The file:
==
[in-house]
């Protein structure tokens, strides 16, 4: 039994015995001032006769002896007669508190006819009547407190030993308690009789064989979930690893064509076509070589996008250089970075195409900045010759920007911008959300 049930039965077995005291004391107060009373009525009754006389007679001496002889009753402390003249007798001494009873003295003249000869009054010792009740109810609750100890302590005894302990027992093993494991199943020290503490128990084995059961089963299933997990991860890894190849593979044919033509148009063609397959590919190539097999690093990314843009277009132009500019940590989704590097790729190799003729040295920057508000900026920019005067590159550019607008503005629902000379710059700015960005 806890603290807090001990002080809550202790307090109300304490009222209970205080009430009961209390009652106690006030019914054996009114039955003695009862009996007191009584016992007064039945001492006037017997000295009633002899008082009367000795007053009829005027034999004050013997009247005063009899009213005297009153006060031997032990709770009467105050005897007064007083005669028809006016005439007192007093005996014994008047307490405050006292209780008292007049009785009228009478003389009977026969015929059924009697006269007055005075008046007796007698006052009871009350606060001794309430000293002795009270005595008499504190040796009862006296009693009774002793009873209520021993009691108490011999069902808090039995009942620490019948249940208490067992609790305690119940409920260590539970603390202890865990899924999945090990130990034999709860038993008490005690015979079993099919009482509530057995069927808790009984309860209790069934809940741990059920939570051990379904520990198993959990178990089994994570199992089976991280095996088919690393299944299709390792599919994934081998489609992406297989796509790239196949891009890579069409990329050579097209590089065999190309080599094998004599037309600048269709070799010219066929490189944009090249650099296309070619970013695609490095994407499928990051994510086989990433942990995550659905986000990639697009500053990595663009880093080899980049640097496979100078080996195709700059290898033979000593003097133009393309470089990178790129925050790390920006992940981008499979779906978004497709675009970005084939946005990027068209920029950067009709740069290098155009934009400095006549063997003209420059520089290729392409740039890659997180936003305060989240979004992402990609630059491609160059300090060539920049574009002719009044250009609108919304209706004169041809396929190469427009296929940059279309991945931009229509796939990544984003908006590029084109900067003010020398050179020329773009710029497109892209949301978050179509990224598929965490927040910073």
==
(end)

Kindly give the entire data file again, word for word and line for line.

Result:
[in-house]
């Protein structure tokens, strides 16, 4: 039994015995001032006769002896007669508190006819009547407190030993308690009789064989979930690893064509076509070589996008250089970075195409900045010759920007911008959300 049930039965077995005291004391107060009373009525009754006389007679001496002889009753402390003249007798001494009873003295003249000869009054010792009740109810609750100890302590005894302990027992093993494991199943020290503490128990084995059961089963299933997990991860890894190849593979044919033509148009063609397959590919190539097999690093990314843009277009132009500019940590989704590097790729190799003729040295920057508000900026920019005067590159550019607008503005629902000379710059700015960005 806890603290807090001990002080809550202790307090109300304490009222209970205080009430009961209390009652106690006030019914054996009114039955003695009862009996007191009584016992007064039945001492006037017997000295009633002899008082009367000795007053009829005027034999004050013997009247005063009899009213005297009153006060031997032990709770009467105050005897007064007083005669028809006016005439007192007093005996014994008047307490405050006292209780008292007049009785009228009478003389009977026969015929059924009697006269007055005075008046007796007698006052009871009350606060001794309430000293002795009270005595008499504190040796009862006296009693009774002793009873209520021993009691108490011999069902808090039995009942620490019948249940208490067992609790305690119940409920260590539970603390202890865990899924999945090990130990034999709860038993008490005690015979079993099919009482509530057995069927808790009984309860209790069934809940741990059920939570051990379904520990198993959990178990089994994570199992089976991280095996088919690393299944299709390792599919994934081998489609992406297989796509790239196949891009890579069409990329050579097209590089065999190309080599094998004599037309600048269709070799010219066929490189944009090249650099296309070619970013695609490095994407499928990051994510086989990433942990995550659905986000990639697009500053990595663009880093080899980049640097496979100078080996195709700059290898033979000593003097133009393309470089990178790129925050790390920006992940981008499979779906978004497709675009970005084939946005990027068209920029950067009709740069290098155009934009400095006549063997003209420059520089290729392409740039890659997180936003305060989240979004992402990609630059491609160059300090060539920049574009002719009044250009609108919304209706004169041809396929190469427009296929940059279309991945931009229509796939990544984003908006590029084109900067003010020398050179020329773009710029497109892209949301978050179509990224598929965490927040910073």